Korn

Coal Chamber – Rivals Review

Coal Chamber – Rivals Review

“Since the dawn of man, humans have tried to prove or disprove the existence of a higher power. Believers have cited the beauty of nature and the intricacy of the human body as evidence, while the skeptics can point to tragedies like cancer-stricken children and the Holocaust to make their case. My personal moment of truth hits a little closer to home: Coal Chamber have reunited, and I am reviewing their new album Rivals. There is definitely no god.” Read along as a crisis of faith afflicts the AMG staff.

Cavalera Conspiracy – Pandemonium Review

Cavalera Conspiracy – Pandemonium Review

“There is a car parked in my neighborhood that has Sepultura, Soulfly and Cavalera Conspiracy stickers on the back window. I see it every day, and I can’t help but feel bad for whoever the owner is. Not just because he probably has a closet full of urban-camo shorts, but because he has been holding out on a lost cause.” The Cavalera brothers are back and we’ve made Mr. Fisting go with them. Hilarity ensues.

Lacuna Coil – Broken Crown Halo Review

Lacuna Coil – Broken Crown Halo Review

“When a band hits a certain level of fame, usually it gives them free reign to do whatever their innermost muse guides them to create without fear of their label dropping them. They can craft new masterpieces to guide the listener to unknown lands, and hold them there for the duration of the album’s captivating length. They can also lull the unsuspecting fan into a false sense of security before bludgeoning them to a wet, slushy pulp. In other words, no matter what the band does, it’s guaranteed that their label will back them up, as they are proven to sell like virtual gang-busters.” Which approach will Lacuna Coil take? Are you sure?

Indefensible Positions: Mr. Fisting Attacks Slaughter of the Soul

Indefensible Positions: Mr. Fisting Attacks Slaughter of the Soul

Every once in a while the metal scene collectively heaps too much praise on a band or record and someone needs to step up and announce that the Emperor has no clothing. We normally don’t spend a lot of time attacking beloved records, but sometimes genuinely overrated records get far too much love from the metal sheeples and that calls for a professional contrarian to set things right! If ever there were professional contrarians, they would be us at AMG. This floor: troll bait and flame throwers.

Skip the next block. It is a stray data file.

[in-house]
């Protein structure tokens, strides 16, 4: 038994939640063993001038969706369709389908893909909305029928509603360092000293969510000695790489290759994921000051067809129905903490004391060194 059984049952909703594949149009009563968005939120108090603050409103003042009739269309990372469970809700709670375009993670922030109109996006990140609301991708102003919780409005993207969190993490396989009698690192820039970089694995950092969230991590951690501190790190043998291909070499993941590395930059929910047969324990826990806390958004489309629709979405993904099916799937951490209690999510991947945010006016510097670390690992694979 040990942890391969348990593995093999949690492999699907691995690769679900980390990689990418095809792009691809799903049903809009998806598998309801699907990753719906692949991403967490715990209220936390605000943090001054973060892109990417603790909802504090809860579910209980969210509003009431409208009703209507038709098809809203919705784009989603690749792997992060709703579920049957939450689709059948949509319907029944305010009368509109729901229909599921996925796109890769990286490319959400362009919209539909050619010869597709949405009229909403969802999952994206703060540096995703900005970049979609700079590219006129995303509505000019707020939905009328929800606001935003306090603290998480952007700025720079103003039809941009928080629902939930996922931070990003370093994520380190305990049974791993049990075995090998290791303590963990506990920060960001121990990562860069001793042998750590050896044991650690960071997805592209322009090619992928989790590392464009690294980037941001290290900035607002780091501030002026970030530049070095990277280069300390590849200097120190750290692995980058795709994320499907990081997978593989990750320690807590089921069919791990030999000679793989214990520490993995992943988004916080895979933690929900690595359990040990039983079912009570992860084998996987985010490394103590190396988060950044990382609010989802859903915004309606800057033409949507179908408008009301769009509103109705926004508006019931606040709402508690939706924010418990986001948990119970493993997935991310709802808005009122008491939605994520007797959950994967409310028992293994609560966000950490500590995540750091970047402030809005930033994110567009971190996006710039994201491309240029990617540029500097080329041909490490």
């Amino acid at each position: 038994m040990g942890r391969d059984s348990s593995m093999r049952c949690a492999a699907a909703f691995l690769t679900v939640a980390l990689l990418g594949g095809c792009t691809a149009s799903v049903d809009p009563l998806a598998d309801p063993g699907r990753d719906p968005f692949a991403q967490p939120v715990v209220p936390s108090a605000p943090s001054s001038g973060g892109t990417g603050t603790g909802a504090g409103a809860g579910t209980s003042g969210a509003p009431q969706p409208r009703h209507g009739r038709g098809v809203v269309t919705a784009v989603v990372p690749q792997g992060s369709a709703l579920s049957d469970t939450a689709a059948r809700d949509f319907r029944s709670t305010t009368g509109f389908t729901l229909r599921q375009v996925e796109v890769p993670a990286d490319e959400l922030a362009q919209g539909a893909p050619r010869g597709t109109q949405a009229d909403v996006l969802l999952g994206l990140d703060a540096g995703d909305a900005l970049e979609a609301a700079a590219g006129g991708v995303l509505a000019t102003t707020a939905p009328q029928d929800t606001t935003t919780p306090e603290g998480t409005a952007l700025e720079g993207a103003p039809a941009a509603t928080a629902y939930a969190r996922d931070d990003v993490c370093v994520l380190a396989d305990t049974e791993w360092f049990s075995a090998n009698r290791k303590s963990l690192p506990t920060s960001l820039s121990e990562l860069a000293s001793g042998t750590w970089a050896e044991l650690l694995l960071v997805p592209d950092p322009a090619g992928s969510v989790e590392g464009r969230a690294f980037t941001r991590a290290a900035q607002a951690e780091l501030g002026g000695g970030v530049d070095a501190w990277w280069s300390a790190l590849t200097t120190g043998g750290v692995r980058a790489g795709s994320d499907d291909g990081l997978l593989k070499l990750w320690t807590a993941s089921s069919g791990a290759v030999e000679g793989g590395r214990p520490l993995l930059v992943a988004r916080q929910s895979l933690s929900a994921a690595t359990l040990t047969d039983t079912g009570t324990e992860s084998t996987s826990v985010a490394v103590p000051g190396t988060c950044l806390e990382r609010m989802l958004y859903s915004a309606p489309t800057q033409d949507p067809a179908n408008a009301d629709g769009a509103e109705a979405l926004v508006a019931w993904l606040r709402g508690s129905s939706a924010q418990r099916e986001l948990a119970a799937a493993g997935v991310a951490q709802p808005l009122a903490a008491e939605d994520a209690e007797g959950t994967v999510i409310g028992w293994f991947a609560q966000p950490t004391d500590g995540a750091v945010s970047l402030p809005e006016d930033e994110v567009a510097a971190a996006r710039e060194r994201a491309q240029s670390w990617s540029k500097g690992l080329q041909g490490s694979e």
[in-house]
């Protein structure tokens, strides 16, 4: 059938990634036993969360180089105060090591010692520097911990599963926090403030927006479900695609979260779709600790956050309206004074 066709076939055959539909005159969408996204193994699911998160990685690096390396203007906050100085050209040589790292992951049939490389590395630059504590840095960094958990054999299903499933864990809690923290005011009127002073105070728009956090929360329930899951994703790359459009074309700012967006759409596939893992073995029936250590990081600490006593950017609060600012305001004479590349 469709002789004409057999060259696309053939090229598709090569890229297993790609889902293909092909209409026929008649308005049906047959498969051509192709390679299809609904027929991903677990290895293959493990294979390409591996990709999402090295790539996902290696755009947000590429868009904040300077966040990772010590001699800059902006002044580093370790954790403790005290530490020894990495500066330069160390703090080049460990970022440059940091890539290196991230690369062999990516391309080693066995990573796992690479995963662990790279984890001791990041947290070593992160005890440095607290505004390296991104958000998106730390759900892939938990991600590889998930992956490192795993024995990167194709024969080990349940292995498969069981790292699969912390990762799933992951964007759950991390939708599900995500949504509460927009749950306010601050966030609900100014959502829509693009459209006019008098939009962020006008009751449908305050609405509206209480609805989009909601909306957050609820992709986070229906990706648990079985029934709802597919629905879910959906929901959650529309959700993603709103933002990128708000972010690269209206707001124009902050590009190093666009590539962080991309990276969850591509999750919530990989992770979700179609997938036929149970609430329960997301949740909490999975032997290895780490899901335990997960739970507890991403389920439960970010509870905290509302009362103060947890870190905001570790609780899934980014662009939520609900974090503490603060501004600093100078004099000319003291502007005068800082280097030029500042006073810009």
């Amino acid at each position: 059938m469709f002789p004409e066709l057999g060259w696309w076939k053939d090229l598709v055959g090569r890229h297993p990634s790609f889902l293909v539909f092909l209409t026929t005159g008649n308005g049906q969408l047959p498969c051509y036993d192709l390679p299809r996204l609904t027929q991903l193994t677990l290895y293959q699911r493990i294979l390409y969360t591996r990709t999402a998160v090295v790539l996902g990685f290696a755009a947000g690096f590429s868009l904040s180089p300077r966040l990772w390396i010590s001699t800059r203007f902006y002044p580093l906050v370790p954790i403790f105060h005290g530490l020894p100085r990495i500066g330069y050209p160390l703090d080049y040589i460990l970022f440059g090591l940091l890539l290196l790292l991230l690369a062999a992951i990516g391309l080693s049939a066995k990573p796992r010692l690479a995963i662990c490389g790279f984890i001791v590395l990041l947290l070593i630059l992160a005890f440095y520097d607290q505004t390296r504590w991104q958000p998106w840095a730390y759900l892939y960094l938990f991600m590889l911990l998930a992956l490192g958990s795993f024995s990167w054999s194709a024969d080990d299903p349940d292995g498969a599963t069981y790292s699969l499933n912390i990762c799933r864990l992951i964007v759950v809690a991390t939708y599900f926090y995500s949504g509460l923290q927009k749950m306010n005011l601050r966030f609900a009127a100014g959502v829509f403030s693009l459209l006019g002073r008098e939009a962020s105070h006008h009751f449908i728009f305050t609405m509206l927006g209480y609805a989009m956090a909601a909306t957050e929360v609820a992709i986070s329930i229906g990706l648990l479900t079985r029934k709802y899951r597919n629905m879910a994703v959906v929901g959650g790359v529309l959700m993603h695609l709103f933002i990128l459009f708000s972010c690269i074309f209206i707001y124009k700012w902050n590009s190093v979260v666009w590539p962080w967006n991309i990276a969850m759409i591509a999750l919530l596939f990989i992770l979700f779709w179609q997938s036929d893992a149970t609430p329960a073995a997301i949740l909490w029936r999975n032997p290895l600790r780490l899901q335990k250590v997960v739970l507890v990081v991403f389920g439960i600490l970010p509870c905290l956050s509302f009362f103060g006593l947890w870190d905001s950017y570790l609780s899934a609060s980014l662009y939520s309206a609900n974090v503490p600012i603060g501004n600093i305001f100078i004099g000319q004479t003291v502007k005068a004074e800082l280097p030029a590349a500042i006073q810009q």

Tarja – Colours in the Dark Review

Tarja – Colours in the Dark Review

When Tarja Turunen took her larger-than-life operatic talents out of Nightwish and off to South Beach, she and her former band-mates engaged in enough back-biting and insults to fill an entire season of a Mexican soap opera (and a few Mexican wrestling matches as well). When all the bickering was done, Nightwish acquired Anette Olzon and soldiered on as Tarja began her solo career in earnest. While Nightwish has fared respectably with a few decent albums under their belt in the post-Tarja era, Tarja’s solo outings have ranged from average to rather bad.” Can this comely Finnish diva reverse course and put out a killer goth-metal platter? Steel Druhm examines all the colours (except blue and green, since he’s a bit colorblind).

90s Metal Weirdness, Hanneman Edition: Diabolus In Musica

90s Metal Weirdness, Hanneman Edition: Diabolus In Musica

Cast your minds back to a time when metal music was not cool. Nay, indeed, a time when metal was anathema to all that was considered to be “chic” and “in.” A time when your favorite bands were actually encouraged by the music industry to play slower, cut their hair, and write sensitive lyrics about their childhoods. Yes, this unfortunately really happened.

Our new semi-irregular feature “90s Metal Weirdness” focuses on albums released between 1992 and 2001 and which we all probably would rather forget. But in the service of publicly shaming the musicians involved, we have pushed forward. — AMG

Interview with Mike Fleishmann of Vision of Disorder

Interview with Mike Fleishmann of Vision of Disorder

Deep inside we knew we were still due something. From Bliss to Devastation kept on resurfacing from the depths of our dusty, imaginary shelves lost somewhere in our memory. The years following Vision of Disorder’s (VOD) split in 2002 saw them being held responsible (together with a bunch of other bands) for the birth and growth of nü metal; a genre which overstayed its welcome far longer than it took it to express itself in a constructive manner. If it wasn’t all bad, that was probably because the seeds had been sown by bands like Faith No More, Tool and Rage against the Machine… and Vision of Disorder.

Angry Metal Guy Speaks: On Genres as Pejoratives

Angry Metal Guy Speaks: On Genres as Pejoratives

A really curious thing happens from time to time that I think it’s time to comment on. Because we all (that is, those of us who read and/or write AngryMetalGuy.com) love heavy metal, we all essentially draw boundaries for it. It all depends on your perspective, but largely we say that one thing is metal and another thing is not. We make fun of the things we find to be not metal and we praise (and often deify unnecessarily) that which we find to be super metal. This is not a surprise. In fact, I’d guess that it’s a natural part of the human brain: we group things and put them in their place so as to better order our world. We also use cognitive short cuts in order to reach conclusions about the vast seas of information that exist outside of our existence.